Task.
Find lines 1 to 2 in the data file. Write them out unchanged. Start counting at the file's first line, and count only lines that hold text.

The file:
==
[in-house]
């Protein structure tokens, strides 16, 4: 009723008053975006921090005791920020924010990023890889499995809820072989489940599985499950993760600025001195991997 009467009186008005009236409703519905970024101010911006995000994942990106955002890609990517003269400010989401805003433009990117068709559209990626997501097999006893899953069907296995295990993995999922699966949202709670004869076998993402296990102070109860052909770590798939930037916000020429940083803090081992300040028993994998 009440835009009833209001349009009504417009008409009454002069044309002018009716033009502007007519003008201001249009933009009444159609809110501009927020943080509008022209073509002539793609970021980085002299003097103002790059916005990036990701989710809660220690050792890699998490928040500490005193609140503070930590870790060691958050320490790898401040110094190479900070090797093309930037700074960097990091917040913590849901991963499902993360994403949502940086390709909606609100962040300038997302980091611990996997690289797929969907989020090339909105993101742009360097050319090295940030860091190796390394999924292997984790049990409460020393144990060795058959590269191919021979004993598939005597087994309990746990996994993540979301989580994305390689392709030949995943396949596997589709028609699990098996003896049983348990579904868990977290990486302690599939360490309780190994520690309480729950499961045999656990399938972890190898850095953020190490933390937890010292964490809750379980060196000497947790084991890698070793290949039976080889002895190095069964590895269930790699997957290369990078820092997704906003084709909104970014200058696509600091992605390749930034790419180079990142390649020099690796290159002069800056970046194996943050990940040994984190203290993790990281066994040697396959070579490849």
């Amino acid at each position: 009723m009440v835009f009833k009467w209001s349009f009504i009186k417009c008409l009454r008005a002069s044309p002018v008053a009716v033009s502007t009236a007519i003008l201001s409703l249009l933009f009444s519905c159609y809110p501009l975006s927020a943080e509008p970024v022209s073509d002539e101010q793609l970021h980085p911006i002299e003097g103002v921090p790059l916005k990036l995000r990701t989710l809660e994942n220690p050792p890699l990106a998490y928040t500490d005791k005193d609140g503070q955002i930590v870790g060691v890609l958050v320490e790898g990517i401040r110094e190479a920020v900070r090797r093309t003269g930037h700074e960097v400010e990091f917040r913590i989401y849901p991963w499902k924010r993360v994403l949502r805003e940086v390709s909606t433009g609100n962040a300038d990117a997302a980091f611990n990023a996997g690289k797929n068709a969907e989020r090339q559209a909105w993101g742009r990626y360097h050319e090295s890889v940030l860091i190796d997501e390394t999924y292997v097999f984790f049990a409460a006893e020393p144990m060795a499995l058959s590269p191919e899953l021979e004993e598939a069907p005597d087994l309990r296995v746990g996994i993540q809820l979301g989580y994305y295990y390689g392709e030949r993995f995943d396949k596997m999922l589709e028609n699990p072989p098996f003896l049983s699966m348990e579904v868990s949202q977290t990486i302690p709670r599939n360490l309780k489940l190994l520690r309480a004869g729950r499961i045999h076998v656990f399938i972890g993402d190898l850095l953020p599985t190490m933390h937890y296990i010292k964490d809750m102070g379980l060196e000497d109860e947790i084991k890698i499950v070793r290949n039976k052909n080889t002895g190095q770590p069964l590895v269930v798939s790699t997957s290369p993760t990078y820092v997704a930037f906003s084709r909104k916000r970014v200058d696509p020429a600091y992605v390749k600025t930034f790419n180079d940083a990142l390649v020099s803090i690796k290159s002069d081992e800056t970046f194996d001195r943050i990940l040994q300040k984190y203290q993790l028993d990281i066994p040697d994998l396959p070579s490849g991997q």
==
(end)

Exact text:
[in-house]
């Protein structure tokens, strides 16, 4: 009723008053975006921090005791920020924010990023890889499995809820072989489940599985499950993760600025001195991997 009467009186008005009236409703519905970024101010911006995000994942990106955002890609990517003269400010989401805003433009990117068709559209990626997501097999006893899953069907296995295990993995999922699966949202709670004869076998993402296990102070109860052909770590798939930037916000020429940083803090081992300040028993994998 009440835009009833209001349009009504417009008409009454002069044309002018009716033009502007007519003008201001249009933009009444159609809110501009927020943080509008022209073509002539793609970021980085002299003097103002790059916005990036990701989710809660220690050792890699998490928040500490005193609140503070930590870790060691958050320490790898401040110094190479900070090797093309930037700074960097990091917040913590849901991963499902993360994403949502940086390709909606609100962040300038997302980091611990996997690289797929969907989020090339909105993101742009360097050319090295940030860091190796390394999924292997984790049990409460020393144990060795058959590269191919021979004993598939005597087994309990746990996994993540979301989580994305390689392709030949995943396949596997589709028609699990098996003896049983348990579904868990977290990486302690599939360490309780190994520690309480729950499961045999656990399938972890190898850095953020190490933390937890010292964490809750379980060196000497947790084991890698070793290949039976080889002895190095069964590895269930790699997957290369990078820092997704906003084709909104970014200058696509600091992605390749930034790419180079990142390649020099690796290159002069800056970046194996943050990940040994984190203290993790990281066994040697396959070579490849």